The old lady gripped my wrist. She was strong for someone so ill. “You have to help me, Nurse Dudu!”

I am not really a nurse, just a nurse aide. Just three days a week. I am only allowed to make beds and empty bed pans. And listen to the Ward Sister yell at me when I do something wrong.

I wish I was a real nurse. Then I could give injections and put up drips and save peoples’ lives. But there is no money for me to go to nursing college.

Still, I bent over the old lady. She reminded me of my grandmother, except for all the tubes. Except for all the machines pumping around her: the ventilator, the heart monitor and the rest.

“How can I help you, Mrs Gatyeni?”

“You must move me to another bed. I don’t want to be in bed six.”

“But Ma’am, all the beds here in the ICU are full.” This was true: the Intensive Care Unit was always full. “What is wrong with bed six?”

“Patients in bed six die, Nurse Dudu. You have to save me.”

I know about hospitals, and the strange myths that spread amongst patients: that surgeons listen to hip hop music and dance while they operate; that some night staff steal pain medication and replace it with aspirin; or sip blood from the blood bank; that unholy things happen down in the basement morgue.

I understand. Being ill is frightening. Being in hospital is frightening, especially for our elderly.

I chatted to the other patients in ICU. I’d only been on duty here a few days.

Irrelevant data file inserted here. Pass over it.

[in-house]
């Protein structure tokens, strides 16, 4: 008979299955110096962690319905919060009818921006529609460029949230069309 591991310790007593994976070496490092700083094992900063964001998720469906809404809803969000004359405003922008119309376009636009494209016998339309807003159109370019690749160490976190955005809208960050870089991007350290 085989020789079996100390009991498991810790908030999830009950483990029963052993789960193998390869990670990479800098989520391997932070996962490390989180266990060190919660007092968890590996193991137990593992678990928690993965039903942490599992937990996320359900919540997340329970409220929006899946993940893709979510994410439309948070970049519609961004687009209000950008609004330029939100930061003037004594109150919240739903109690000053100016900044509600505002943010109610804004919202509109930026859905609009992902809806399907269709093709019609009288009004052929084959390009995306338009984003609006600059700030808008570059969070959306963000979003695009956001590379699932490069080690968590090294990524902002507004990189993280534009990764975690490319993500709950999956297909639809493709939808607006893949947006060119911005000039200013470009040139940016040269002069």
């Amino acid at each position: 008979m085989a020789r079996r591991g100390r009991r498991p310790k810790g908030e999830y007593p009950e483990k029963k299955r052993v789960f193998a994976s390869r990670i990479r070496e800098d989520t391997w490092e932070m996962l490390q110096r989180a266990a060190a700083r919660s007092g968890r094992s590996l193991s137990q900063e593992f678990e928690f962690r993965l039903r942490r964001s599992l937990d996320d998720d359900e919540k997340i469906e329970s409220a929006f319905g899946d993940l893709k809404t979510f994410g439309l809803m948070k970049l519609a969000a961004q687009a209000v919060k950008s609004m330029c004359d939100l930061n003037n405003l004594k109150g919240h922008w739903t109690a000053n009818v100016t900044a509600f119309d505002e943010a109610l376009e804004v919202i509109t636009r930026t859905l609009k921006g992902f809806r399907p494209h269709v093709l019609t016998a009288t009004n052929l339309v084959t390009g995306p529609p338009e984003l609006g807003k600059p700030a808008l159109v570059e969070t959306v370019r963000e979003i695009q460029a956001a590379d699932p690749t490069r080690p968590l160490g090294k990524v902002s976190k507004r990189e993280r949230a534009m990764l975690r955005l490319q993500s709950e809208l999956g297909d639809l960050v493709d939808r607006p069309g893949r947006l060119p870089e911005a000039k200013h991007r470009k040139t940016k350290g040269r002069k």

“Bed six is cursed,” said Mr Lenake. “Four patients in seven weeks – all dead.”

“And always on Fridays, Nurse Dudu,” added young Jonathan from bed ten. “One minute the patient is fine. Next minute the Ward Sister is closing the curtains. Next minute the morgue attendants wheel the patient away.”

I don’t work Fridays. But I told Mrs Gatyeni: “I will come in Friday. I will stay beside you all day and make sure you are safe.”

“You are an angel!” Mrs Gatyeni smiled at me from under her tubes.

Friday morning I arrived early at the hospital. What mayhem! It was far crazier than on the days I usually work. Crowds of medical students were following doctors on their weekly rounds, getting in everyone’s way. Cleaners from the weekly cleaning company filled the passages in their pink uniforms, lugging equipment. Nurses rushed up and down with files, getting patients ready for Friday surgery. The office staff rushed after them with consent forms.

I opened the doors to the ICU. And what I saw at bed six filled me with horror.

“No!” I screamed. “Stop!”

The cleaner beside Mrs Gatyeni’s bed glared at me. “Don’t speak to me like that! I am not your maid! This is what I do every Friday.”

The Ward Sister appeared. “Nurse aide Dudu, why are you shouting? This is a hospital, not a shebeen! You aren’t even on duty today!” she yelled. But then she also saw what the cleaner was up to.

“Stop!” she also shouted. “Dear Heaven! Don’t even think about it!”


Tell us what you think: What is the cleaner up to?